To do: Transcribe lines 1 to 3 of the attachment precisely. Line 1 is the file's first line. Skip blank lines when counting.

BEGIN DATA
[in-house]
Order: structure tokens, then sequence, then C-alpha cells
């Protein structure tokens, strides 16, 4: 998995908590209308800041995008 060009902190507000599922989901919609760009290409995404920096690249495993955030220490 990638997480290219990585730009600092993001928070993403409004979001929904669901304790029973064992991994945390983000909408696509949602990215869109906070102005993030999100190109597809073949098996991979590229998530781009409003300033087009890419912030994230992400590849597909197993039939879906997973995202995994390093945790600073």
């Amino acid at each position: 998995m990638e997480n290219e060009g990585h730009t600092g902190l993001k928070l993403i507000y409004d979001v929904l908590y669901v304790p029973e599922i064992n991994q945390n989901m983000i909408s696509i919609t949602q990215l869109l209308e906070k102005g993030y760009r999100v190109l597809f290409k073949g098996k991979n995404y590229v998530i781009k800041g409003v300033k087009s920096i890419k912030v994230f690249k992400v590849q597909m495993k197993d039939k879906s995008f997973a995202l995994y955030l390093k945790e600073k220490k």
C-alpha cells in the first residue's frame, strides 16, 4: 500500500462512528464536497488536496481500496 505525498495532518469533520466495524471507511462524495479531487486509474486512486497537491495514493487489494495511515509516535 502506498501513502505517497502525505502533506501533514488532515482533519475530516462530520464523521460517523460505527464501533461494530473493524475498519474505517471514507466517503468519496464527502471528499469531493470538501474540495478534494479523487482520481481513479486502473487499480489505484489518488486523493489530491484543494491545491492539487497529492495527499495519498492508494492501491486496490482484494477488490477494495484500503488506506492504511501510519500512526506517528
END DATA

[in-house]
Order: structure tokens, then sequence, then C-alpha cells
């Protein structure tokens, strides 16, 4: 998995908590209308800041995008 060009902190507000599922989901919609760009290409995404920096690249495993955030220490 990638997480290219990585730009600092993001928070993403409004979001929904669901304790029973064992991994945390983000909408696509949602990215869109906070102005993030999100190109597809073949098996991979590229998530781009409003300033087009890419912030994230992400590849597909197993039939879906997973995202995994390093945790600073």